The second part of the multiannual project HANDWORK focuses on woodwork. The main roles are reserved for chair maker Caspar Labarre from the historic dockyard C.A. Meerman and students of the ‘Goese Lyceum’.

Caspar Labarre & the Meerman dockyard

Caspar Labarre is not just a chair maker. The wood he uses comes from trees that he fells, splits and saws with his own hands. In an endless series of meditative actions he planes the wood and connects the pieces to make a chair. It is a wondrous way to work in a world where everything is mass-produced in factories. HANDWORK has linked him up with Cees Droste, ship's carpenter at the Meerman dockyard in Arnemuiden and a master at old connecting and sealing techniques. He shares his specialist knowledge of shipbuilding with the chair maker, who sees strong resemblances with his own work methods.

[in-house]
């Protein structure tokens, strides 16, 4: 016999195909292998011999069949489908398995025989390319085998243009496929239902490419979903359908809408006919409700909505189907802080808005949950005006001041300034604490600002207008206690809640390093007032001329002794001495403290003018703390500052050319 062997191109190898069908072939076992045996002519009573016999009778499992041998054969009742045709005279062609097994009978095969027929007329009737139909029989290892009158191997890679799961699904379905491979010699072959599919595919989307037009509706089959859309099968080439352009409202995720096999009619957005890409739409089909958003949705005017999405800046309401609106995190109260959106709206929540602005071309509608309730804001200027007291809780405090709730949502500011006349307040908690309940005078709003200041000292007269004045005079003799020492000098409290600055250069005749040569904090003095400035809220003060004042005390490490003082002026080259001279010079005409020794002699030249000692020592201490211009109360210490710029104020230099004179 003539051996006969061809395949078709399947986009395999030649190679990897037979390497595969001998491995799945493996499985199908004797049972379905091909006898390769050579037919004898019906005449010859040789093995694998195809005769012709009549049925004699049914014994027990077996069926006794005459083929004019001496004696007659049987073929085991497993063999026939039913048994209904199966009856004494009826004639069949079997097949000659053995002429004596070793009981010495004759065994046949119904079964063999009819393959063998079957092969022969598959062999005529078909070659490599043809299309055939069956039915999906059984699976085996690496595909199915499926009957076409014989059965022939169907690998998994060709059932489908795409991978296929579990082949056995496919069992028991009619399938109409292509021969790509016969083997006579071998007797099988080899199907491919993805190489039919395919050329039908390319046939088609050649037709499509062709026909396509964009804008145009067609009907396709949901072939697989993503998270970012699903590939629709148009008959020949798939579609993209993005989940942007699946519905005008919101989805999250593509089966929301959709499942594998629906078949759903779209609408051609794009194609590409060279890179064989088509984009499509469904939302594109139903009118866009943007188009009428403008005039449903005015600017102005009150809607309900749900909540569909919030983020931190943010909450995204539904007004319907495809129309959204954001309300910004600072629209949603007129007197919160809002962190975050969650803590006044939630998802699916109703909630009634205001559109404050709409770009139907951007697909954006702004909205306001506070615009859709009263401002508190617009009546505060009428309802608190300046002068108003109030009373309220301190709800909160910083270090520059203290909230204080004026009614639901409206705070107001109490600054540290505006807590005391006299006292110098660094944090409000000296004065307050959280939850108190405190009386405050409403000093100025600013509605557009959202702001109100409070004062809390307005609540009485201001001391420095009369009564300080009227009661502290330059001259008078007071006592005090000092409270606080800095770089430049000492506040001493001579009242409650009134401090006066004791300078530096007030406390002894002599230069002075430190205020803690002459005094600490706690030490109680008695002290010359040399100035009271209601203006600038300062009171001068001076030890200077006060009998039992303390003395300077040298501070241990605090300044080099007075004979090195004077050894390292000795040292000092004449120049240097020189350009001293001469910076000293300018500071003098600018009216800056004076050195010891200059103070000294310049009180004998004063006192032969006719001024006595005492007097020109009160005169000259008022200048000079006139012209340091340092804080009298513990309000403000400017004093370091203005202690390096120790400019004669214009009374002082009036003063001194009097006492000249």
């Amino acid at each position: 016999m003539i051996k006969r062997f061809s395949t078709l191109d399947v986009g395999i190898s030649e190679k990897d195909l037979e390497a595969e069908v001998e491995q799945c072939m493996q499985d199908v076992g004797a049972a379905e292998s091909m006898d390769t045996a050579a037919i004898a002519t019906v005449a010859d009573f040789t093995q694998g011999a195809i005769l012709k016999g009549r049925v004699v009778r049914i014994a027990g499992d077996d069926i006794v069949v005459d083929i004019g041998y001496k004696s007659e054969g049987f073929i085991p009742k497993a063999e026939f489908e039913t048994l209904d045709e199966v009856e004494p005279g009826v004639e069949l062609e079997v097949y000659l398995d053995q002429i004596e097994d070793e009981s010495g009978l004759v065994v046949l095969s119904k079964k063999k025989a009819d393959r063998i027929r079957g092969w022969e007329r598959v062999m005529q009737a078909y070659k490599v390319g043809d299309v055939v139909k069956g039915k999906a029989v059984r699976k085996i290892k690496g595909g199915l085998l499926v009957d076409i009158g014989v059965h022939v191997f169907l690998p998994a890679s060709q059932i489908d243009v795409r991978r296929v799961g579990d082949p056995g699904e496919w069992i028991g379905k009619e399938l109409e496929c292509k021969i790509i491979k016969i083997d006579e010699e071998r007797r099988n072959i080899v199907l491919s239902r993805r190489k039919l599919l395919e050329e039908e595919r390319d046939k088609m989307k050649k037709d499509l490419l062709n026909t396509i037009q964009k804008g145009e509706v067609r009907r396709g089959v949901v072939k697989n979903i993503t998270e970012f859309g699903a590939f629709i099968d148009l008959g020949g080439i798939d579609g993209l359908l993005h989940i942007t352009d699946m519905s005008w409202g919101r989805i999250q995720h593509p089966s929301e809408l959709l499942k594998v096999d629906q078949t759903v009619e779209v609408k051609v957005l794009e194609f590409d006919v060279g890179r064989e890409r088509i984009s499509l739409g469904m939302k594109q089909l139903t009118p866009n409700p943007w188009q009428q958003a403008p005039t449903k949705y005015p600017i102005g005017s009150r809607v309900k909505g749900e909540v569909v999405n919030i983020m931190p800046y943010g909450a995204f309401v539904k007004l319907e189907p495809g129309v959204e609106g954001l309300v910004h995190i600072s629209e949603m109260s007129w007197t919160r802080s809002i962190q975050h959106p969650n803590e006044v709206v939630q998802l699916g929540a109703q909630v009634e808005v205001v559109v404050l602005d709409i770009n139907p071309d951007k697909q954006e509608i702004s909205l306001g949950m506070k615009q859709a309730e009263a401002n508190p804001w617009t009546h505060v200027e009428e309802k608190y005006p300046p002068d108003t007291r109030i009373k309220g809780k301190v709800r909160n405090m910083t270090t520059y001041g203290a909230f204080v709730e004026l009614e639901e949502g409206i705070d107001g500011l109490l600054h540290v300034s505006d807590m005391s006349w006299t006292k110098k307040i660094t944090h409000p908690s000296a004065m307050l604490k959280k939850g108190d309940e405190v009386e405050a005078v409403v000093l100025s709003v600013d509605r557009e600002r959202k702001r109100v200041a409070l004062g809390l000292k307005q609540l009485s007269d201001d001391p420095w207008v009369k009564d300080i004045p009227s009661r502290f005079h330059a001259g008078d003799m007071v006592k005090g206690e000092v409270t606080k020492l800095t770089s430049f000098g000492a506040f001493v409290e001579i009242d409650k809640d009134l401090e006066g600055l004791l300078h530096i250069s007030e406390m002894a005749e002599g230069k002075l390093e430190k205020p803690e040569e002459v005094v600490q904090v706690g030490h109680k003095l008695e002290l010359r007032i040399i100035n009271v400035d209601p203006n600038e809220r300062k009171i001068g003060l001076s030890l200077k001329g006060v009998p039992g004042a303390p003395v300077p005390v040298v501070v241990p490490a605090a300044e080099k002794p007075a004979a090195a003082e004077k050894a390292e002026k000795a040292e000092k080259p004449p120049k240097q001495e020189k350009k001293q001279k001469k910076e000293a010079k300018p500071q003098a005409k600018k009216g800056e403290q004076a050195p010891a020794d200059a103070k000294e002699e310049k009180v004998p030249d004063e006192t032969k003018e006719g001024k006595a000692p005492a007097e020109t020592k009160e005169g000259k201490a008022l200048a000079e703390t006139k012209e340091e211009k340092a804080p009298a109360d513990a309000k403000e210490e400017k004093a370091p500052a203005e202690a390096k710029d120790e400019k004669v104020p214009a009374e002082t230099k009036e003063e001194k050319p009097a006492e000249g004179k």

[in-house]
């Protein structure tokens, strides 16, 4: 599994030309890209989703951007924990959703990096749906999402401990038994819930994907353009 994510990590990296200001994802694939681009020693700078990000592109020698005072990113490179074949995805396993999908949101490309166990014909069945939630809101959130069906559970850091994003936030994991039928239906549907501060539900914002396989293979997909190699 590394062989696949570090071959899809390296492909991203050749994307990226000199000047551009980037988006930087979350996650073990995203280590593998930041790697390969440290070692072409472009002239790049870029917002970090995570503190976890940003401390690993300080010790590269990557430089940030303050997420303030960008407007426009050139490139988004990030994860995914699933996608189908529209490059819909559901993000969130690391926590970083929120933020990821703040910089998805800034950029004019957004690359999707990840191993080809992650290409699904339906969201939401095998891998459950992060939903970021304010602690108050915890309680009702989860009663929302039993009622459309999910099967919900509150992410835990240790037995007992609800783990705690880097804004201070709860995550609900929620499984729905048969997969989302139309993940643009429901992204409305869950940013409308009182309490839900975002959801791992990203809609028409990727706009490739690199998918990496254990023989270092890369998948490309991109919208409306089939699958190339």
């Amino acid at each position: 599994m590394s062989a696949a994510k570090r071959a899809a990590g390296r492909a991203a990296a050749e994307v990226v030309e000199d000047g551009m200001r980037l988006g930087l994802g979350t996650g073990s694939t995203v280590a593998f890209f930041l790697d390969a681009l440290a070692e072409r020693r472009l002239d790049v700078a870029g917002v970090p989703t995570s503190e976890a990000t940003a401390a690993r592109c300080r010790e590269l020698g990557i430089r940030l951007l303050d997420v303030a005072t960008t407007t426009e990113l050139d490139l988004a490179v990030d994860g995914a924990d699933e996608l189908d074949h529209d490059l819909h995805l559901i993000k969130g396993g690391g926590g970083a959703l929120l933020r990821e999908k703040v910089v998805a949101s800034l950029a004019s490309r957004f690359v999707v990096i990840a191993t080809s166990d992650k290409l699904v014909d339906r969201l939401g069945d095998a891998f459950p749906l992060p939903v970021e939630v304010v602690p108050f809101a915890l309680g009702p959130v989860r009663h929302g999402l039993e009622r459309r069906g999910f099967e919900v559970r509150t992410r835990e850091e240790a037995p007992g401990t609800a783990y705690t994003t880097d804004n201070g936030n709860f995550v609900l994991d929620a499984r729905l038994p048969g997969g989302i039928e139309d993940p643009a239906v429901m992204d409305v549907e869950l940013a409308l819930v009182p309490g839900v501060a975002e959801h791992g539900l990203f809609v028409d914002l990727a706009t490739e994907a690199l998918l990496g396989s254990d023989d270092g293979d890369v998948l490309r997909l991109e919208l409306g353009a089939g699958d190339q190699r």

the goese lyceum

Together, they mentor VMBO students of the department of Construction, Living & Interior of the Goese Lyceum. The students not only get the opportunity to learn from Cees and Caspar, but are also shown a new way of working – using only hand tools, which requires craftsmanship, but also time, patience and loving care. With their newfound skills, the students make a museum piece you are allowed to sit on. One for the exhibition and one for use at the dockyard in Arnemuiden.

Masterpieces Caspar Labarre


For his own masterpiece, Caspar is inspired by the nineteenth-century owl chairs from the collection in the Zeeuws Museum. This type of chair, usually with a thatched seat, is found all over Zeeland and is characterized by a cut-out 'owl' in the seatback. A special detail is that the figure looks like an owl but is actually supposed to represent a potted fern.

The second part of HANDWORK was made possible by:

Caspar Labarre, Het Goese Lyceum: Bouwen, Wonen & Interieur, Historische Scheepswerf C.A. Meerman,
Cees Droste, Urbi et Orbi, The Hoekman Brothers, Glamcult Studio, Hans Gremmen, Jaap Scheeren, Meubelfabriek van Gaasbeek & van Tiel.